United States District Court, S.D. Indiana, Indianapolis Division
ORDER ON MOTION TO DISMISS AND MOTION FOR JUDICIAL
NOTICE OF EXHIBITS
WALTON PRATT, JUDGE
matter is before the Court on Defendant Christine
Furando's (“Ms. Furando”) Motion to Dismiss
filed pursuant to Federal Rules of Civil Procedure 12(b)(1)
and 12(b)(6) (Filing No. 238). Also pending before
the Court is Plaintiff-Relator Alexander Chepurko's
(“Chepurko”) Motion for Judicial Notice of
Exhibits (Filing No. 256). Chepurko blew the whistle
on Ms. Furando and co-defendants e-Biofuels, LLC, Caravan
Trading, LLC, Cima Green, LLC, Imperial Petroleum, Inc.,
Joseph Furando, Craig Ducey, Chad Ducey, and Jeffrey Wilson
(collectively, “Defendants”) for false claims
submitted to the United States Government
(“Government”) for transactions in the renewable
energy industry. Because of Chepurko's whistleblowing
efforts, the Government was able to prosecute some of the
Defendants named in this case, resulting in criminal
convictions. Chepurko separately filed this civil False
Claims Act qui tam action against the Defendants to
recover damages and civil penalties on behalf of the
Government and himself.
Furando filed the instant Motion to Dismiss, asserting that
Chepurko failed to state a viable claim against her and that
this Court lacks subject matter jurisdiction over the claims.
Chepurko filed a Motion asking the Court to take judicial
notice of exhibits submitted in opposition to the Motion to
Dismiss. For the following reasons, the Motion to Dismiss is
granted in part and denied in part, and the
Motion for Judicial Notice of Exhibits is
following facts are not necessarily objectively true, but as
required when reviewing a motion to dismiss, the court
accepts as true all factual allegations in the complaint and
draws all inferences in favor of Chepurko as the non-moving
party. See Bielanski v. County of Kane, 550 F.3d
632, 633 (7th Cir. 2008).
United States Congress adopted the Renewable Fuel Standard
program (“RFS”) to improve the nation's
renewable energy industry and to reduce greenhouse gas
emissions. The program encourages the production and use of
renewable fuel in the United States. The Environmental
Protection Agency (“EPA”) was charged with
developing, implementing, and enforcing the program through
various regulations (Filing No. 152 at 7). The RFS
program requires producers or importers of renewable fuel to
generate fuel credits, known as a “renewable
identification number” (“RIN”), in
proportion to the amount and type of renewable fuel they
produce or import. The RFS program also requires that
non-renewable fuel refiners and importers, known as obligated
parties, and renewable fuel exporters obtain valid RINs and
retire those RINs each year by submitting them to the EPA.
Id. at 7-8.
fuel producers have valid RINs only if their claim to the EPA
to create the RINs is accurate and meets the regulations
established by the EPA. Generating RINs for a volume of
biodiesel that was not actually produced in compliance with
EPA regulations is illegal. Generating RINs is permissible
only based on renewable fuel and if the production process
used to make that fuel meets specific regulatory criteria. It
is illegal under the regulations to generate RINs more than
once for any given volume of biodiesel. Renewable fuel
producers are required to report data to the EPA about the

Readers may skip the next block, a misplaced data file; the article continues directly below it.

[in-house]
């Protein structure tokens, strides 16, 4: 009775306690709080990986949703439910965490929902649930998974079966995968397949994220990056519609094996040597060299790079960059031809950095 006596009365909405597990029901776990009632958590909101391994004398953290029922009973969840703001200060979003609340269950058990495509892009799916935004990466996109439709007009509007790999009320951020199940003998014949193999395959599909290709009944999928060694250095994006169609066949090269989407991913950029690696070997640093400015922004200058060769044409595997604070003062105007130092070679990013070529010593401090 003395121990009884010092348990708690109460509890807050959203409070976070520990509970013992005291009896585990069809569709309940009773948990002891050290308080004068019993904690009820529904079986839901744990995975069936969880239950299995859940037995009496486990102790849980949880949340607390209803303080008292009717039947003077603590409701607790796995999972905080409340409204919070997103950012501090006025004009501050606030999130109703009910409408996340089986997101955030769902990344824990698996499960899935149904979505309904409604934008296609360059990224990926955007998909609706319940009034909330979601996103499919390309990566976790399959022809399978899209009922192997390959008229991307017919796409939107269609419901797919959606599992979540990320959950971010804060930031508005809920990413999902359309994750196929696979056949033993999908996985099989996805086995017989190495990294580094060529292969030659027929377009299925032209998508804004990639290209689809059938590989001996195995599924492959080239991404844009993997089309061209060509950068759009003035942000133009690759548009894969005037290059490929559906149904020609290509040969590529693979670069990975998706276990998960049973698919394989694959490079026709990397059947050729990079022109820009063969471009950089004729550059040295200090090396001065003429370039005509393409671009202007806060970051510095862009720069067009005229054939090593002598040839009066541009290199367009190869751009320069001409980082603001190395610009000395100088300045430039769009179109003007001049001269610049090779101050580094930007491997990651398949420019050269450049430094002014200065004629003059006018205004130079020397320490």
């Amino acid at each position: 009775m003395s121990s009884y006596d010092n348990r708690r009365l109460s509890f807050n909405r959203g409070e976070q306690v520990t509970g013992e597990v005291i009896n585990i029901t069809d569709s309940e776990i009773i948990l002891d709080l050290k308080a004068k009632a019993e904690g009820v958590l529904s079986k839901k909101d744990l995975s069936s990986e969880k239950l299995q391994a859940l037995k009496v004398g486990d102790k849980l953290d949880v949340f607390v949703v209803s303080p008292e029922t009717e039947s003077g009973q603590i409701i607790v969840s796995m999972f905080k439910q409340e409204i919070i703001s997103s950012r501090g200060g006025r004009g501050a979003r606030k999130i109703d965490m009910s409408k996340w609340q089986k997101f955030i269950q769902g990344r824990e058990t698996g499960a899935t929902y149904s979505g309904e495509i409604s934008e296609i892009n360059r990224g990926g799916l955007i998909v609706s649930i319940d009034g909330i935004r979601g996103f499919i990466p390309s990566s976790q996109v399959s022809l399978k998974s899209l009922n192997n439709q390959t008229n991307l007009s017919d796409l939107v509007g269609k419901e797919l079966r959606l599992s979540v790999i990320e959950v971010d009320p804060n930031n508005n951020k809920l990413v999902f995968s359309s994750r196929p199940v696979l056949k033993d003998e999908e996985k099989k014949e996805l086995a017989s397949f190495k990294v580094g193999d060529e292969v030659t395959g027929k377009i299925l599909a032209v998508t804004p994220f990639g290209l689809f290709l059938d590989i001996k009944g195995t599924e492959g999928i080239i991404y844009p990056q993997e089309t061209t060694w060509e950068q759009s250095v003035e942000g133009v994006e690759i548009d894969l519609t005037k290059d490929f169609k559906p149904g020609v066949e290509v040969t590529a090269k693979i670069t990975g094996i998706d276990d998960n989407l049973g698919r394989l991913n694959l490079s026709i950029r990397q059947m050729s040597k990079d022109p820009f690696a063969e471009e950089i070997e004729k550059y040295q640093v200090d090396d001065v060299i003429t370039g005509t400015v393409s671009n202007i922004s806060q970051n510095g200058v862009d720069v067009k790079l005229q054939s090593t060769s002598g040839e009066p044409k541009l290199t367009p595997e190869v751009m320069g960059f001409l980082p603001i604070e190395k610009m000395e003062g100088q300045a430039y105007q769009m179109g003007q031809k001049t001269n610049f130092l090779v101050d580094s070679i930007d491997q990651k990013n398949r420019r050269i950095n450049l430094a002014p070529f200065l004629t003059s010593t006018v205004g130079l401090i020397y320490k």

production process and the feedstock used in production, and
it is illegal to knowingly make material false statements in
electronic or paper submissions to the EPA. Because of the
regulations, the EPA assumes when RINs are generated by
producers that biodiesel was actually produced and introduced
into streams of commerce pursuant to the stringent
requirements of the RFS program. Id. at 8.
developed a system of assigning a unique identification
number-a RIN-to each batch of renewable fuel. A RIN is a
38-digit number that includes the fuel batch number, the
identification number of the manufacturer who created or
imported the batch of fuel, and the volume of fuel produced.
The producer of a batch of renewable fuel creates the RIN for
the batch. Once the RIN is created, it remains attached to
that batch of renewable fuel until the fuel is blended with
non-renewable fuel, at which point the RIN may be
“separated” from the fuel and used for compliance
with regulatory renewable volume obligations, held for future
compliance, or traded. If the batch is divided before it is
blended with non-renewable fuel, then the RIN is also
divided. Id. at 8-9.
track RIN transfers, the EPA developed a system called the
EPA Moderated Transaction System. After a producer produces
batches of renewable fuel and creates RINs, the producer must
submit the new RINs to the transaction system within five
days of the RINs' creation. The transaction system
screens each submission and either accepts or rejects the new
RINs. All producers and importers of renewable fuel must
retain all detailed, supporting records. Producers and anyone
else who engages in fuel manufacture and RIN transactions
must also submit quarterly reports to the EPA, detailing all
fuel and RIN generation and transactions for that quarter.
Id. at 9- 10.
has established regulations to regulate the generation and
transfer of RINs. The regulations direct proper creation of
RINs, validity of RINs, who may transfer or receive RINs, the
production process of renewable fuel to support the creation
of RINs, and the use of RINs to satisfy regulatory
obligations. Violating the regulations, or causing others to
violate the regulations, exposes the violator to civil,
criminal, and administrative penalties (Filing No. 152 at
10-11). When individuals violate the law or regulations,
the EPA issues a “notice of violation” to the
individual. Id. at 12. The EPA pursues enforcement
actions against renewable fuel producers and importers that
generate invalid RINs. Id. at 7.
filing this lawsuit, Chepurko contacted the Government on
October 11, 2011, to disclose information about false claims
that had been submitted to the Government. Between October
2011 and April 2012, Chepurko voluntarily disclosed to the
Government through written disclosures and in-person meetings